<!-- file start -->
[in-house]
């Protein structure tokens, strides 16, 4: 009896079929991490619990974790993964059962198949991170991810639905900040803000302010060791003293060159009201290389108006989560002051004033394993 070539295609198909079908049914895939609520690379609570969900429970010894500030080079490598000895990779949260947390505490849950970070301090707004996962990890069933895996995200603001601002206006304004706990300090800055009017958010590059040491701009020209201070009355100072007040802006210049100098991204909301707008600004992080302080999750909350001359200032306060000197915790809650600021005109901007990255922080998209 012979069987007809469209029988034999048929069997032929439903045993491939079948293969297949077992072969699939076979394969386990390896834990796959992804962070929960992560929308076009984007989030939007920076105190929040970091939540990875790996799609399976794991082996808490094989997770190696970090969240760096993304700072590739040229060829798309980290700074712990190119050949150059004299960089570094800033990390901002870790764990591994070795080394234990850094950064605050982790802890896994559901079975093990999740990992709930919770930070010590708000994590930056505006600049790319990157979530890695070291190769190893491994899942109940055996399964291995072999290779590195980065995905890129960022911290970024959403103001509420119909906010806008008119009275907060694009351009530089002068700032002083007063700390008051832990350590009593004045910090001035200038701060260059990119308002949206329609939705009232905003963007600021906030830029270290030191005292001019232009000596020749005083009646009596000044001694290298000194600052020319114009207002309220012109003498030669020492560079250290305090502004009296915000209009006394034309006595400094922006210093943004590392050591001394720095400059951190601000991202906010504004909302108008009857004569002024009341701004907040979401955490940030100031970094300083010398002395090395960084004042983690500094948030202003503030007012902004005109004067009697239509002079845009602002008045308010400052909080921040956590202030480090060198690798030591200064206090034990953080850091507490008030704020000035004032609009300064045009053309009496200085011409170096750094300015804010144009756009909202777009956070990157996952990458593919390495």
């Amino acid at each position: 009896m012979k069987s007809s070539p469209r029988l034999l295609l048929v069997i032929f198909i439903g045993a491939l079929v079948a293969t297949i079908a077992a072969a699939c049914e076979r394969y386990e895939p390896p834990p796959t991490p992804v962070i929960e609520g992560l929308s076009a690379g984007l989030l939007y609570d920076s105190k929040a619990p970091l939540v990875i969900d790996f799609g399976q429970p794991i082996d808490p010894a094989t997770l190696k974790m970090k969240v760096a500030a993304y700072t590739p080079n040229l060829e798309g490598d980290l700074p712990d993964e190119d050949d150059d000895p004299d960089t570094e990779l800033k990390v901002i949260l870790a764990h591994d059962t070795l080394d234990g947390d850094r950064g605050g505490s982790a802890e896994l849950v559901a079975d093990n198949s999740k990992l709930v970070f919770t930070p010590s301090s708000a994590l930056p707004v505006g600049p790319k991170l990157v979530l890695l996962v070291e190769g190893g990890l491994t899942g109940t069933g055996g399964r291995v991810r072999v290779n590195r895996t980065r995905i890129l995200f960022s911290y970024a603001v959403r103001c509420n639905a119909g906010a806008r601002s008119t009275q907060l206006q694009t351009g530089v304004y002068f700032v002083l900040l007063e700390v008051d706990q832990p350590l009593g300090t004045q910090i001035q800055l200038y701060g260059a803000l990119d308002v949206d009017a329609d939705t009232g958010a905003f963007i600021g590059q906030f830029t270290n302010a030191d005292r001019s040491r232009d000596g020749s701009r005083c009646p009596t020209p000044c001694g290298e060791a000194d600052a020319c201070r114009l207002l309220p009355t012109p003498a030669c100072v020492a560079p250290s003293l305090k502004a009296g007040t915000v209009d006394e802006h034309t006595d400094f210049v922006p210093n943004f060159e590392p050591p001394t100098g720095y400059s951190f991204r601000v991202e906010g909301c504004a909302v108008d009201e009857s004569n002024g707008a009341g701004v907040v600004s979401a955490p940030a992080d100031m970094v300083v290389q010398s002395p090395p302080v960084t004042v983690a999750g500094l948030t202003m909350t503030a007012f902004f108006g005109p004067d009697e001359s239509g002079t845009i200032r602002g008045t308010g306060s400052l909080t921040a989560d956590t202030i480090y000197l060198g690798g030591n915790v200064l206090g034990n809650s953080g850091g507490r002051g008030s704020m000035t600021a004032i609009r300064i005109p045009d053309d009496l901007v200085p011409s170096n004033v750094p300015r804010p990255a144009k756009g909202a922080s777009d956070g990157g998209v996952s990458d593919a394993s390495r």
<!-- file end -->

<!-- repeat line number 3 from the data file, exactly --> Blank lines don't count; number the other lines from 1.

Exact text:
């Amino acid at each position: 009896m012979k069987s007809s070539p469209r029988l034999l295609l048929v069997i032929f198909i439903g045993a491939l079929v079948a293969t297949i079908a077992a072969a699939c049914e076979r394969y386990e895939p390896p834990p796959t991490p992804v962070i929960e609520g992560l929308s076009a690379g984007l989030l939007y609570d920076s105190k929040a619990p970091l939540v990875i969900d790996f799609g399976q429970p794991i082996d808490p010894a094989t997770l190696k974790m970090k969240v760096a500030a993304y700072t590739p080079n040229l060829e798309g490598d980290l700074p712990d993964e190119d050949d150059d000895p004299d960089t570094e990779l800033k990390v901002i949260l870790a764990h591994d059962t070795l080394d234990g947390d850094r950064g605050g505490s982790a802890e896994l849950v559901a079975d093990n198949s999740k990992l709930v970070f919770t930070p010590s301090s708000a994590l930056p707004v505006g600049p790319k991170l990157v979530l890695l996962v070291e190769g190893g990890l491994t899942g109940t069933g055996g399964r291995v991810r072999v290779n590195r895996t980065r995905i890129l995200f960022s911290y970024a603001v959403r103001c509420n639905a119909g906010a806008r601002s008119t009275q907060l206006q694009t351009g530089v304004y002068f700032v002083l900040l007063e700390v008051d706990q832990p350590l009593g300090t004045q910090i001035q800055l200038y701060g260059a803000l990119d308002v949206d009017a329609d939705t009232g958010a905003f963007i600021g590059q906030f830029t270290n302010a030191d005292r001019s040491r232009d000596g020749s701009r005083c009646p009596t020209p000044c001694g290298e060791a000194d600052a020319c201070r114009l207002l309220p009355t012109p003498a030669c100072v020492a560079p250290s003293l305090k502004a009296g007040t915000v209009d006394e802006h034309t006595d400094f210049v922006p210093n943004f060159e590392p050591p001394t100098g720095y400059s951190f991204r601000v991202e906010g909301c504004a909302v108008d009201e009857s004569n002024g707008a009341g701004v907040v600004s979401a955490p940030a992080d100031m970094v300083v290389q010398s002395p090395p302080v960084t004042v983690a999750g500094l948030t202003m909350t503030a007012f902004f108006g005109p004067d009697e001359s239509g002079t845009i200032r602002g008045t308010g306060s400052l909080t921040a989560d956590t202030i480090y000197l060198g690798g030591n915790v200064l206090g034990n809650s953080g850091g507490r002051g008030s704020m000035t600021a004032i609009r300064i005109p045009d053309d009496l901007v200085p011409s170096n004033v750094p300015r804010p990255a144009k756009g909202a922080s777009d956070g990157g998209v996952s990458d593919a394993s390495r």